Stu Horton

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since Sep 06, 2015
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Recent posts by Stu Horton

I know this is an old thread but this seemed like the right place for a horseradish question.

I have recently discovered the stuff relieves my allergies and have been going through a lot of the store bought mixes. I've tried a number of brands but the one that starts with a K is far more spicy/ potent than all the others I've tried. If I was putting it on food I might want something a little mellower but I'm not. I'm looking for sinus clearing eye watering stuff..  finally my question.

What makes that brand so potent. Considering the ingredients amongst all brands are very similar I'm under the impression it's the variety of horseradish? Am I wrong? If I'm right what are the spicier varieties? If I'm wrong what's the secret to strong horseradish? Is it the recipe? The growing conditions?

Thanks for any input, links, any info whatsoever.
3 years ago
Thank you all for the great information.  While I appreciate all the great tips for finding land, my biggest obstacle in this area is price, what I'm really looking for in this thread is more along the lines of an order of operations, like Redhawk suggested the first step of.

An order of operations and sources that address the operations in a systematic way.  

Thank you again for the suggestions and any help.
3 years ago
If this isn't in the best place for it to be please don't hesitate to move it.

This is about growing but indirectly.

I've been lurking here for awhile.  A couple posts here and there... I'm close to buying a few acres.  I want to do a permaculture orchard, small market/ annual garden, and a greenhouse for microgreens and season extension of the stuff will use or profit from.  I want to use permaculture techniques.  I understand the very basics from lurking and other research but not very confident about anything yet.  I have a degree in horticulture and have worked in the field off and on for years but mostly in ornamentals or turf.  Gotta pay the bills.  My personal studies and interests have focused on food and organics.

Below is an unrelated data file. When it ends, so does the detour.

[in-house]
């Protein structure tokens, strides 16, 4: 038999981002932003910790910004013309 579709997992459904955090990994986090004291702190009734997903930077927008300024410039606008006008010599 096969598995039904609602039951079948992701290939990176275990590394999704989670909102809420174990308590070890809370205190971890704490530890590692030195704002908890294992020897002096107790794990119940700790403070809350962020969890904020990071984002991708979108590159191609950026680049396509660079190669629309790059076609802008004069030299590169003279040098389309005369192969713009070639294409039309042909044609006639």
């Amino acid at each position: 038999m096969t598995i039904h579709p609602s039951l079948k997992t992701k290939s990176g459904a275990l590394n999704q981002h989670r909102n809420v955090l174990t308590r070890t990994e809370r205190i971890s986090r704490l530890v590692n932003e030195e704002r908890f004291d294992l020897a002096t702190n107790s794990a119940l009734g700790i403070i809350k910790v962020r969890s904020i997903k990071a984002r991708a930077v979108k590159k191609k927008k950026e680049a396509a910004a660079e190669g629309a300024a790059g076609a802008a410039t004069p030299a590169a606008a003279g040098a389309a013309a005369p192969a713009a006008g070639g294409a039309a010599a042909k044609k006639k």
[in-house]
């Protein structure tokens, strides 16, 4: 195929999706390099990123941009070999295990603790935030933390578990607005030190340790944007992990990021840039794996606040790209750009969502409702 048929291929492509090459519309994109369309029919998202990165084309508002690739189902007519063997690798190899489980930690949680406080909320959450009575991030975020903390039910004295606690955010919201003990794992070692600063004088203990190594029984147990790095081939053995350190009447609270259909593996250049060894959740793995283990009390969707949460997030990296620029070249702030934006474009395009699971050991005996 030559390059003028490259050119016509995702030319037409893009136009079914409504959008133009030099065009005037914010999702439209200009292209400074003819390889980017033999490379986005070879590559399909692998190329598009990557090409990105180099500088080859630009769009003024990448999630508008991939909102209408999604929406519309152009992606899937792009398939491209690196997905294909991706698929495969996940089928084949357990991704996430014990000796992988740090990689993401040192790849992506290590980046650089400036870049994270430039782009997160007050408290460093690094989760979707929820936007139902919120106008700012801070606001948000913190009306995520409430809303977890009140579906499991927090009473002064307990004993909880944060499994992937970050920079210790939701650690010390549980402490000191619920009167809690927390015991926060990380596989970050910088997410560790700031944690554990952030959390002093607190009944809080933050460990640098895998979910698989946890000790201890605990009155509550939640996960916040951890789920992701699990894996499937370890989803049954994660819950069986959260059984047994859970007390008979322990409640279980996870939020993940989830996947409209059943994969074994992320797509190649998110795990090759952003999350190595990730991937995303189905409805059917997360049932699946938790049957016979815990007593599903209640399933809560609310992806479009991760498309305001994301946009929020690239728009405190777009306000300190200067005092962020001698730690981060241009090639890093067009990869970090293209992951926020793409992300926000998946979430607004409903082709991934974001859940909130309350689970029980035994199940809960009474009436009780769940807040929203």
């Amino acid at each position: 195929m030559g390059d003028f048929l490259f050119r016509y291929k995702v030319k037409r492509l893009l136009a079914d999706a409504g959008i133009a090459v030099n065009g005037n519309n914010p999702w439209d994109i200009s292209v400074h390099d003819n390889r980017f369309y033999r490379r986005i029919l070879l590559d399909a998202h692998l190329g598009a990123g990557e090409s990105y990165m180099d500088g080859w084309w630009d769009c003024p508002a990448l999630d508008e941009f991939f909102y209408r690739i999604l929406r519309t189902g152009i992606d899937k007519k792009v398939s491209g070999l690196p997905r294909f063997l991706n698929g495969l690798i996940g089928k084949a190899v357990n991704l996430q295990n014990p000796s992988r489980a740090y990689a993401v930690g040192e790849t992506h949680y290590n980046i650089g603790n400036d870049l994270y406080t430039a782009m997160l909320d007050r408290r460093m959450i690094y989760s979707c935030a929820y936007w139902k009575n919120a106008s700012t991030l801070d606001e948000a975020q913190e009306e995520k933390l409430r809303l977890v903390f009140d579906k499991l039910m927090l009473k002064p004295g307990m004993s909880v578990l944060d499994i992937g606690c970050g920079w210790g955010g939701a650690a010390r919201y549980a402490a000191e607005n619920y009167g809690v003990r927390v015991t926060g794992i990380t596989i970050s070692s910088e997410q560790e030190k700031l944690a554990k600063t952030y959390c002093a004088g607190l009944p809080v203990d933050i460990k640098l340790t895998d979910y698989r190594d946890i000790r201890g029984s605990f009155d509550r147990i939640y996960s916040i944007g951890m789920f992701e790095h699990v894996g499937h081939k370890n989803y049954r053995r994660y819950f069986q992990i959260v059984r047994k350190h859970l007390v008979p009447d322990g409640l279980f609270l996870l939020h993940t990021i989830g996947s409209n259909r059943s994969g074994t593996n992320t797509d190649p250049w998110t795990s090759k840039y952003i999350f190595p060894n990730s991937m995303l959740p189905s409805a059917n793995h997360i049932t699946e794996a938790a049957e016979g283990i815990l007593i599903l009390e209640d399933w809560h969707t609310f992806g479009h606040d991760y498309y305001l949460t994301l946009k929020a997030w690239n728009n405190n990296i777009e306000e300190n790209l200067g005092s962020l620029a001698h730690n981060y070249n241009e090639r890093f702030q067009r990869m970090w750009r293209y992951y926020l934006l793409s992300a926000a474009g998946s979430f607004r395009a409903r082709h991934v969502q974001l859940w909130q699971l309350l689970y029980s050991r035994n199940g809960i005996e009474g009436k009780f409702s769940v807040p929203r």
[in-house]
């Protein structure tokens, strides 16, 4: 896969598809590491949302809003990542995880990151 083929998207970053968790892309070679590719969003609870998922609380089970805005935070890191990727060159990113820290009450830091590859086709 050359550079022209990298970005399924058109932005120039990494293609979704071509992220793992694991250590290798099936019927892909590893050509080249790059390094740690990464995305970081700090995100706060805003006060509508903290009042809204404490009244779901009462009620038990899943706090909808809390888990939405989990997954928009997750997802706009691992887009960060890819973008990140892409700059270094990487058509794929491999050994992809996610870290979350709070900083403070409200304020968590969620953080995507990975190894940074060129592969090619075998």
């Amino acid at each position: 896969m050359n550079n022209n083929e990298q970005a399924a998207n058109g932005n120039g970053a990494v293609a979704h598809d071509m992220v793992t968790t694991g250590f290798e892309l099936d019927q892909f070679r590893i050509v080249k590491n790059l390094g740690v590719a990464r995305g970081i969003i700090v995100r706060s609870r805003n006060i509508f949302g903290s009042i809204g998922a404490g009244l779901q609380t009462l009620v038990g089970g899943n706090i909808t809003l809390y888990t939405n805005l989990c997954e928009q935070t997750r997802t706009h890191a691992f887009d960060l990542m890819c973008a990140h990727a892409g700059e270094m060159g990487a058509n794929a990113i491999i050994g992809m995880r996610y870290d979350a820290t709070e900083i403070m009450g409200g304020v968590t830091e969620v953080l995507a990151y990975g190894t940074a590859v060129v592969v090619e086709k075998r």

Ive watched a bunch of permaculture videos on youtube but they seem to be very low on content... void of most methods and explanations at least.  They seem more like an advertisement for design courses or a, "Hey look what we did!"  Which is very inspiring but not exactly what I'm looking for.

I want a permaculture lesson plan for myself that focuses on these topics.  I don't want a design certification or anything like that.  It's not in the budget.  I want a list and order of a the books I should read and the movies I should watch.  Ideally things I can get from the library but I'll spend a few bucks if you convince me.  So if you can suggest a book list and order to read them I'd greatly appreciate it.  

Oh and I'm in NJ.  Zone 7.
3 years ago

Devin Lavign wrote:

Chris Griffin wrote:The show producers influence a lot of what Tony and Amelia do. This season's trip to the coast for salt made the couple look ignorant in my opinion. I live near and in the same climate as the couple, I know that they travelled about 250 miles to the coast to collect their sea salt. The deer meat was left where? Our winter was super mild when that was filmed. Deer meat, venison, is safer canned than cured or smoked. Tony and Amelia are very intelligent people, but gave in to the producers need to show "drama". I just wanted to blow off a little steam in regards to the " show"...